New swimming coaching staff provides advantages

TEMP ORARY December 9, 2011 0

The Elizabethtown College men’s and women’s swimming teams have undergone a few changes to their program thus far in the season. Former assistant coach, Mark Wilson, was promoted to the head coaching position for both teams, and Ryan Epler was hired as the program’s new assistant coach. Although a new coaching staff provides potential for a stressful season, Wilson and Epler have proven to Etown that their teams can overcome the obstacles.

Former Head Coach Dan Dehass resigned at the end of last year’s season to be close to his primary job in Florida. Although the players and staff were sad to see their coach go, they welcomed the new coaching staff to their team. “They were used to me; they took Ryan [Epler] right away. It was an easy transition,” Wilson explained. “Ryan is a great asset and is tremendous with the swimmers for technique training,” he added.

Wilson started his own swimming career when he was only eight years old. He graduated from Millersville University and was a part of both the swimming and water polo teams while he was a student. He considers his greatest swimming accomplishment to be the fact that he has been able to remain committed to his favorite sport for the majority of his life.

Coaching Etown’s swimming teams is not the first time that Wilson and Epler have worked together. They both worked full time at Lancaster Bible College, and this familiarity is an advantage to the program.

Epler, who swam for Misericordia University, was eager to start his job as the new assistant coach. “I was excited to help share knowledge and experience with the team,” Epler said. He also reported that his family is just as thrilled about his new job and is very supportive. “They are happy to see me doing something that I enjoy,” Epler said.

Coming from one of Etown’s competitors, Misericordia, has not discouraged Epler’s drive to win. “A lot of what I teach the swimmers comes from what I learned at Misericordia, and I think the kids have really listened to my advice that I give them. I feel they respect me and where I came from since they get to see Misericordia swim every year,” Epler explained.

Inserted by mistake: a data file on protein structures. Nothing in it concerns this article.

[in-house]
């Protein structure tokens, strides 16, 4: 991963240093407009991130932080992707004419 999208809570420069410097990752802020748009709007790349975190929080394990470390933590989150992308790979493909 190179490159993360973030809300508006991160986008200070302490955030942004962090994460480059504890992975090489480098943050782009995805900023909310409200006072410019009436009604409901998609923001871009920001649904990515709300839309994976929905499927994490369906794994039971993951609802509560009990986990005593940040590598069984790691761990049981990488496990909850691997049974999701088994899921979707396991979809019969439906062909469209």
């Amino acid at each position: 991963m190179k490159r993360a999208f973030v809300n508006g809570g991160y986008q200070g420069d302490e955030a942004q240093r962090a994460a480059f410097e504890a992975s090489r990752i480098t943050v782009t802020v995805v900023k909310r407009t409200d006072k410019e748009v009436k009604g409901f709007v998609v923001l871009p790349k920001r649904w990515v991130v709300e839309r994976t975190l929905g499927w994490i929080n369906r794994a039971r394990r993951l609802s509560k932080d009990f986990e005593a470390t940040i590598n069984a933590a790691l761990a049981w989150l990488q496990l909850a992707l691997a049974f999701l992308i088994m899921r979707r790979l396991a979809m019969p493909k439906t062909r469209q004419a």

Although Epler was excited to be a part of Etown’s swimming program, he admitted that it was somewhat difficult to adapt to the teams. “It was a challenge the first few weeks to get to know the kids and know what they are capable of doing in the pool. After two months of being around the team, they are great to coach and have a strong work ethic,” he said.

Epler began swimming when he was five years old and is also happy to have been able to stick with it for so long. “Swimming all four years for a college program is a great accomplishment. Swimming six nights a week with three morning practices on top of a full class load is tough,” he explained. Since Epler and Wilson have already experienced what their swimmers are currently undergoing, this has allowed them to be empathetic to the teams and better understand their frustrations and points of view.

Wilson and Epler expressed how fortunate they feel to be able to coach both the men’s and women’s swimming team. “It’s a wonderful opportunity with some great challenges,” Wilson said. This is uncommon because most college athletic teams do not hold practices and meets together due to having different rules for each gender. “I think it is great to have the battle of the sexes at practice…it helps push everyone,” Epler noted.